Funding agency: Medical Research Council, UK
Duration: 24 months (November 2018 to October 2020)
Principal Investigator: Dr Abhijit Nadkarni
Co-Investigators: Prof Richard Velleman, Dr. Pratima Murthy,and Dr. Felix Naughton.
Background: India is the second largest consumer and third largest producer of tobacco in the world; and has one of the highest mortality rates related to tobacco. Although there is good evidence for the effectiveness of tobacco cessation interventions, they are not completely suitable for the Indian context because they focus on smoked tobacco (whereas the most commonly used tobacco in India is smokeless tobacco) and are designed to be delivered by healthcare workers (a limited resource in India). Hence, despite the growing public health impact of tobacco use, only a very small proportion of those who want to discontinue tobacco use receive any help to quit. One way of increasing access to tobacco cessation interventions in low resource settings is to develop and scale up an effective and contextually appropriate but non resource-intensive intervention. ToQuit aims to develop and then preliminarily evaluate, a contextually appropriate intervention, that can be delivered using mobile text messaging (a cheap and easily available technological platform in India) to large numbers of tobacco users, quickly and at low cost.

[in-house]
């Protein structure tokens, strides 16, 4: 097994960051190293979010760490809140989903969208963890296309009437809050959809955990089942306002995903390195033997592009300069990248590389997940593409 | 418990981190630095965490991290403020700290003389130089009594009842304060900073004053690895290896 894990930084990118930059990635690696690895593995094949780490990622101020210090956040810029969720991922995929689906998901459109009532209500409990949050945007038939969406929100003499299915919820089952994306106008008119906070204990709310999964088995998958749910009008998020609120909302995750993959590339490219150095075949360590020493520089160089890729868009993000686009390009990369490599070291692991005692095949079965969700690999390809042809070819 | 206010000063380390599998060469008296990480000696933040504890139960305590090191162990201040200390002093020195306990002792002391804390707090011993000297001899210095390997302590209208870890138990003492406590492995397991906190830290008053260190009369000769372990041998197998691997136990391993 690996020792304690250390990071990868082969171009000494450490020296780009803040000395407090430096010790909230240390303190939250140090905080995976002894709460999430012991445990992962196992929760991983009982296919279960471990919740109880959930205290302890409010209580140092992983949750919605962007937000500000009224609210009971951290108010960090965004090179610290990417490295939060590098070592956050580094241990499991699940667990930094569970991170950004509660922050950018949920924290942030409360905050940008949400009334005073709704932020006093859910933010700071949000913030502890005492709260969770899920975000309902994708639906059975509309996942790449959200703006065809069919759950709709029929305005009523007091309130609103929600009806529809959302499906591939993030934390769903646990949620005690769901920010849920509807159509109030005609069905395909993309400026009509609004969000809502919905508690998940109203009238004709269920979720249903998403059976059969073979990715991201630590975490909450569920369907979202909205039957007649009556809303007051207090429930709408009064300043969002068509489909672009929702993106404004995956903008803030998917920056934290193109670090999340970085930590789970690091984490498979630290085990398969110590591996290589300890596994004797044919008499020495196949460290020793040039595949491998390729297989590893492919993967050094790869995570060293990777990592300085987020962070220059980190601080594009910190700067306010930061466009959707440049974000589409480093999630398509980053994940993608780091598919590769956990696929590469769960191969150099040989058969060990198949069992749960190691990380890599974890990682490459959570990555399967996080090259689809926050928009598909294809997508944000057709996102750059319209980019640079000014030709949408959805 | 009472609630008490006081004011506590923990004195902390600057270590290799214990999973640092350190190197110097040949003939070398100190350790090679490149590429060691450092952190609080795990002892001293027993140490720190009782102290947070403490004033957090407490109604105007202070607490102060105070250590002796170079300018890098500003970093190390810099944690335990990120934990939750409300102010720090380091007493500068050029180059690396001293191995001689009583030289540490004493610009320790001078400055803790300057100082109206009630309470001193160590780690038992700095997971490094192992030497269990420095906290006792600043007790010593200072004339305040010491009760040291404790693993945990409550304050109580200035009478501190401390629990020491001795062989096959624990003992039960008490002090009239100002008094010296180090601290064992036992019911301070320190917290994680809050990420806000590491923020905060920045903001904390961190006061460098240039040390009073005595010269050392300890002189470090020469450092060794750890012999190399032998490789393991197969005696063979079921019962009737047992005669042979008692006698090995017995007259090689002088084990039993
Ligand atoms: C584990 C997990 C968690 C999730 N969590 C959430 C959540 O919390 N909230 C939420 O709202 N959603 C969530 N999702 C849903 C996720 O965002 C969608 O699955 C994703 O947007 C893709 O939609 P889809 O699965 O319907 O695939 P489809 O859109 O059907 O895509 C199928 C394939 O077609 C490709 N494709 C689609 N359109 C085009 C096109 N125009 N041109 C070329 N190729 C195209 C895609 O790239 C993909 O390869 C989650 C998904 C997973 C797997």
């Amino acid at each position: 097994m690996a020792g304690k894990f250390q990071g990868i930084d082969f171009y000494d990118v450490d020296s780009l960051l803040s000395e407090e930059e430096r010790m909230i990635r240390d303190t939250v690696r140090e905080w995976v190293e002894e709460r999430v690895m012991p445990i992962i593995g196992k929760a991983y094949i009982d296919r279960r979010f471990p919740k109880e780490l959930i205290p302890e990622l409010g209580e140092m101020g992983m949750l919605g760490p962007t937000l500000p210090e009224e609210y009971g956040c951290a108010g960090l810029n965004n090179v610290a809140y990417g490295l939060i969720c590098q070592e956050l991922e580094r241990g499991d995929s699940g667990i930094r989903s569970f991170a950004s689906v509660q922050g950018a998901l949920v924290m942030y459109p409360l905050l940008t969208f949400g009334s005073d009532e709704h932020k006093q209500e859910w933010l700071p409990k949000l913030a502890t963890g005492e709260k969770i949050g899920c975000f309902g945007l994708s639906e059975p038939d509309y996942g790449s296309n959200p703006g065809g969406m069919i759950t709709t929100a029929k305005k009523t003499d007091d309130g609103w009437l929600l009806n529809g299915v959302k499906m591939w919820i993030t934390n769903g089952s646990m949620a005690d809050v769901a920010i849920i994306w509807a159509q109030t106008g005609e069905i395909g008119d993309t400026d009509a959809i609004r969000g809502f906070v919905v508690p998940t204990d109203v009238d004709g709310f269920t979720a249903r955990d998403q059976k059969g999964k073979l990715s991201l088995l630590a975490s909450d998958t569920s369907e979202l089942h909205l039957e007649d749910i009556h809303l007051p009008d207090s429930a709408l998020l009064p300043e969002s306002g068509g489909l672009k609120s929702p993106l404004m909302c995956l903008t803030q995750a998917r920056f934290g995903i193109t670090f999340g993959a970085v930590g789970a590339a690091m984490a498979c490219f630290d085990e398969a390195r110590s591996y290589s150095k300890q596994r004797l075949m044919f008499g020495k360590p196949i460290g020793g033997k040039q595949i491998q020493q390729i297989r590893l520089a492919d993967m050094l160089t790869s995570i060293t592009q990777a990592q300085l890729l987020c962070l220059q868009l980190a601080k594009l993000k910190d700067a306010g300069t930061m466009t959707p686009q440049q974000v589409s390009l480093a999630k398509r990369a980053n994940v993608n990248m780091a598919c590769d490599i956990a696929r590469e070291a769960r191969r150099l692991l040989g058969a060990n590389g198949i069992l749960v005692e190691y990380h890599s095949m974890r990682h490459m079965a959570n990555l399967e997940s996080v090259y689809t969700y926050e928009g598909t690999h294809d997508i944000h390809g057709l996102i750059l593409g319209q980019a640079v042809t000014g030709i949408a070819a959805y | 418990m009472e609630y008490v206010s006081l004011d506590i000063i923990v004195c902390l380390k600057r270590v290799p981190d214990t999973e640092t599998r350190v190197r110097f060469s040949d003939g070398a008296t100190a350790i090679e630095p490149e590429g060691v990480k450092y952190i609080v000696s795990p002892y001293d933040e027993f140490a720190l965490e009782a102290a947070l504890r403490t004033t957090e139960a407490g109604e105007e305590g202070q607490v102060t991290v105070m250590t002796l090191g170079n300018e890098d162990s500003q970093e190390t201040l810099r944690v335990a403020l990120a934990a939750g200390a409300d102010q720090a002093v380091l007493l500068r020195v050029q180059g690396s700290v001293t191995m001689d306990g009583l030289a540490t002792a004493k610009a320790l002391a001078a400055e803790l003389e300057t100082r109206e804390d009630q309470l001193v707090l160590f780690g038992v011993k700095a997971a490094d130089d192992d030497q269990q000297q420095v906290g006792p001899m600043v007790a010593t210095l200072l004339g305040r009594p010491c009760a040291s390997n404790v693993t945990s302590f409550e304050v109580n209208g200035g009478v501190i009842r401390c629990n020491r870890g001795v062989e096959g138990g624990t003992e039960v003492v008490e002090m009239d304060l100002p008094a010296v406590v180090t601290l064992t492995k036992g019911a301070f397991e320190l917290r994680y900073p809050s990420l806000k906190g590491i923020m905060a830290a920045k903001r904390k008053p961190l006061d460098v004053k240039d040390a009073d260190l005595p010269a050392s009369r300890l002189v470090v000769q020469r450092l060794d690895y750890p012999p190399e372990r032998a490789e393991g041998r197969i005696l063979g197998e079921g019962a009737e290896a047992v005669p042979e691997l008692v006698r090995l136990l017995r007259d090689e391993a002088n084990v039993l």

1) Develop a tobacco cessation intervention package, to be delivered in India using mobile phone technology;
2) Examine acceptability and feasibility in an Indian setting;
3) Evaluate impact on tobacco quit rates; and
4) Fine-tune procedures for the definitive testing of the effectiveness of the intervention within a feasibility Randomised Controlled Trial.
Study setting: Participants will be identified through screening in primary and tertiary care settings and workplaces, and referrals by primary care physicians/ healthcare professionals in Goa, India.
Design: We will follow a sequential process with a feedback loop that allows refinement of the intervention based on data collection. The research study will unfold over three phases. The formative research phase will aim to review existing literature and research to inform the intervention development process and identify the theoretical underpinning. This will be followed by a case series for testing the proposed intervention and monitoring quit rates and finally a randomized controlled trial to examine the acceptability, feasibility and preliminary impact of the developed intervention.
The primary scientific value of ToQuit is that it takes a systematic approach to building the foundation that will lead up to future research efforts (definitive randomized controlled trial) crucial for establishing quality evidence for interventions.
ToQuit will help tobacco users to reduce levels of harm caused to them, by transforming a way of helping which has in the past been delivered face-to-face, only by highly trained and expensive healthcare workers. The treatment support will be provided in a much more accessible and widely available form, by using mobile phones (widely owned across India and other low-and-middle-income countries [LMICs]). If successfully developed and found to be cost-effective, our intervention can reach millions of people across LMICs and could be a real game-changer in the field of public health.
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